So, there it is, a directive to work on the matter at hand. I think it was copying the contemporary British use of light blue trousers that clinched the matter and made them look too much like the enemy.
Where did the fad for light blue trousers come from anyway? I think one or 2 Minor German principalities wore them late in the Napoleonic Wars but by the 1830's & 40's they are being worn by Danes, Saxons, various Italian states, the US, British artillery and light cavalry and others. Usually combined with dark blue coats apart from the Danes before they switched, and the Saxons whose use of Medium/Dark Green and light blue is really eye catching. I think some US units still wear them in ceremonial dress don't they?
Anyway, I thought I would have a quick look at correlation of foot artillery to infantry coat colours in various states of the 1840's
|Nation||Foot Coat||Artillery Coat|
|France, Prussian, Hesse, Hanover, Spain, |
USA, Mexico, Argentina, Sardinia, Norway, Sweden
|Dark Blue||Dark Blue|
|Russia, Saxony, Nassau||Green||Green|
|Denmark (pre 1848 changes)||Red||Red|
|Bavaria||Medium Blue||Dark Blue|
It seems that having the same coat colour for infantry and foot artillery was by and far the most common practice.. The shortage of red coated artillery then, is due to the scarcity of red as a standard infantry coat colour. The Austrian use of brown is an interesting and unique variation which recalls the AWI Rhode Island artillery. I think it is too distinct to steal, however.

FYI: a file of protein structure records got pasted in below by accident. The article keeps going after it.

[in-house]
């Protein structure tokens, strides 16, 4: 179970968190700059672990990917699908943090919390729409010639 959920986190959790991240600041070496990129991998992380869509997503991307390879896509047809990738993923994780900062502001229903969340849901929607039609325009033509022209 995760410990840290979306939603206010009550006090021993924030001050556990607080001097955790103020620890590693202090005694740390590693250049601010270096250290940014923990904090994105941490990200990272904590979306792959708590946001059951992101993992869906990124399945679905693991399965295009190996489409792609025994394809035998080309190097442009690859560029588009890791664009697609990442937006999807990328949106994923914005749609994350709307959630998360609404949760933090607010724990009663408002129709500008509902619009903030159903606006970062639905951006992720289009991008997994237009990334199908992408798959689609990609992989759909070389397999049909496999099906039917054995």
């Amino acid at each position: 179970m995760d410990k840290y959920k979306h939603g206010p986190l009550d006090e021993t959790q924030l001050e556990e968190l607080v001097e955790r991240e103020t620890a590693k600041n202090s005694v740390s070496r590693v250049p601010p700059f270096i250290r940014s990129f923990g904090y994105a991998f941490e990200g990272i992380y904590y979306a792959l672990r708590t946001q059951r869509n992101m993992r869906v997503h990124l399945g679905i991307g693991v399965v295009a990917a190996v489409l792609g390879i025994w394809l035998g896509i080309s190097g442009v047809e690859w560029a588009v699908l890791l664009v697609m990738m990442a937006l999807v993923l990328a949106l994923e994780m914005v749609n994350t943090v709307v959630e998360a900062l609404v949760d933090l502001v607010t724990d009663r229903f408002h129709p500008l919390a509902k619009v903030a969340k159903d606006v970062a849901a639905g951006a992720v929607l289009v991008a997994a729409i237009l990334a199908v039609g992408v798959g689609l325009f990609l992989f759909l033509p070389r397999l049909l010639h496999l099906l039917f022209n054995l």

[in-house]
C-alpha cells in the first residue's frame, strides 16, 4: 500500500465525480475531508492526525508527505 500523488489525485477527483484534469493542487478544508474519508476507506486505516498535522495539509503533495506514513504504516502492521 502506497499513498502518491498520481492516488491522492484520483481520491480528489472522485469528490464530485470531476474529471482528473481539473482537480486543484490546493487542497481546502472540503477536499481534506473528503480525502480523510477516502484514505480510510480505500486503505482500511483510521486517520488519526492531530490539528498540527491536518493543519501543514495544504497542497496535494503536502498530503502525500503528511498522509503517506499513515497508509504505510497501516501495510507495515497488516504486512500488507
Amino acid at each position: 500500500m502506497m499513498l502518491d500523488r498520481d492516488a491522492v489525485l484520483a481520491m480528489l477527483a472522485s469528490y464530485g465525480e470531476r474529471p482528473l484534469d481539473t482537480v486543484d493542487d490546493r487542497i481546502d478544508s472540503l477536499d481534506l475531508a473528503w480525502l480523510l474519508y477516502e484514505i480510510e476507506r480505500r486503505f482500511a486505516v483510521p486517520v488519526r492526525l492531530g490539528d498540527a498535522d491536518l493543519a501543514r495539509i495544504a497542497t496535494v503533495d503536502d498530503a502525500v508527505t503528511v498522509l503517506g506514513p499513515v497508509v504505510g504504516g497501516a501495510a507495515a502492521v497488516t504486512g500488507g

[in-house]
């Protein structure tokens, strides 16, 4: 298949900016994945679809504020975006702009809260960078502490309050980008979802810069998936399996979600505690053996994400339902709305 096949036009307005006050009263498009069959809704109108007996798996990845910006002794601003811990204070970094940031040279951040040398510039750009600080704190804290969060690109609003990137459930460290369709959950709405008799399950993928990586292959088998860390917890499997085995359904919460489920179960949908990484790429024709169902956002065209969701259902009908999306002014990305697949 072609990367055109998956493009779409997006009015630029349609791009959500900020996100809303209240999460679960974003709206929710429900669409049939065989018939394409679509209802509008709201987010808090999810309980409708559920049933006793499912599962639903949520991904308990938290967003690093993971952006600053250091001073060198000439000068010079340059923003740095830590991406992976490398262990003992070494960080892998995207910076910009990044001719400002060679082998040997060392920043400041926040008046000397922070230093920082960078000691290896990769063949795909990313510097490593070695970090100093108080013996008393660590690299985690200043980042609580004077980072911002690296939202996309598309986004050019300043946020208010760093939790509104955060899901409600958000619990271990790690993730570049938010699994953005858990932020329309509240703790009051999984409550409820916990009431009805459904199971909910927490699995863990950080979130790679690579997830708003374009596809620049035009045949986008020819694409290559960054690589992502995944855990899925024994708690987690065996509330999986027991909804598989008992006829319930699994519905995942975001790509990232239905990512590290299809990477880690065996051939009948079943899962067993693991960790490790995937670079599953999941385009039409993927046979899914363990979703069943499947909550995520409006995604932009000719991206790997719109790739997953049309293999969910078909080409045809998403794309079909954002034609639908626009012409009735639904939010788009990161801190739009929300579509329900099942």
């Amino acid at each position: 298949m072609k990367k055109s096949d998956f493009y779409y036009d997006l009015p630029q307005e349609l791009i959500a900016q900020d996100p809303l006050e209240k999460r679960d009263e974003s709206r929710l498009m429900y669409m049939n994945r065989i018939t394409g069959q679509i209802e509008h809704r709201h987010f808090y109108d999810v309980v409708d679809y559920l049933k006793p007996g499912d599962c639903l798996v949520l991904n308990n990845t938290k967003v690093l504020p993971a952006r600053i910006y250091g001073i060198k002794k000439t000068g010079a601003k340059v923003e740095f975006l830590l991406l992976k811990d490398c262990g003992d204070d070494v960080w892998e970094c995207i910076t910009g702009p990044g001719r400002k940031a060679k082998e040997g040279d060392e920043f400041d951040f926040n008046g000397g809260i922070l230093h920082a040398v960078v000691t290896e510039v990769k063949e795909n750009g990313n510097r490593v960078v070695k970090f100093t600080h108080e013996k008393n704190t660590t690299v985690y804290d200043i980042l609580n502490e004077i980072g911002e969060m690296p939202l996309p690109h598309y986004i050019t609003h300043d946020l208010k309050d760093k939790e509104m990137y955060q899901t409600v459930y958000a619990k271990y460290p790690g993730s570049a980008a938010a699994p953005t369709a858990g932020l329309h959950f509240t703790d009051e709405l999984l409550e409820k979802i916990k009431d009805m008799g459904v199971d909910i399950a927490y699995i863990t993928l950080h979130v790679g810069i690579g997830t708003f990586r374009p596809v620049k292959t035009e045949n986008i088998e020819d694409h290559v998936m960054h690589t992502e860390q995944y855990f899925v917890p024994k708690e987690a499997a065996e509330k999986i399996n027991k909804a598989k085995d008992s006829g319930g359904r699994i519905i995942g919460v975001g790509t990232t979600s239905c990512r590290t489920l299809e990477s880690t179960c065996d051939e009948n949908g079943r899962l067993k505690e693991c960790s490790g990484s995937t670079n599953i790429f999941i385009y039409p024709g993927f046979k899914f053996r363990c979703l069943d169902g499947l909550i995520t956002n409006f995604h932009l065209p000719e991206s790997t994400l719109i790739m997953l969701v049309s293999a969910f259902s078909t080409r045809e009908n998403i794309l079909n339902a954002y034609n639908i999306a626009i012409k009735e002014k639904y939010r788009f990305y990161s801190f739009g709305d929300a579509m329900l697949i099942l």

The two goals are to
a) have an artillery uniform that is easily identifiable as belong to the Red army rather than the Blue army,
b) to choose an easily believable uniform.
Given the political history of Faraway at this point in time (late 1841), it is unlikely that they would be copying any Danish traditions but since they are not a British colony, slavish copying of British practice is not necessarily to be expected either. At this time, I see two easy and plausible chouces that might fulfil the goals.
1. Keep the existing Dark Blue coats but replace the pale blue trousers which are also worn by the enemy, with Red ones. On campaign, coatees and shakos would be replaced by shell jackets and white cap covers with havelocks. The result would not look British or match any historical armies though it might suggest French or Spanish influence.
2. Issue the same sort of red shell jackets and dark blue pants as are worn by most Faraway infantry units.
Perhaps a poll might help the Directors to make a recommendation to the Queen,
Mock-ups of the proposed new Red Army artillery uniforms.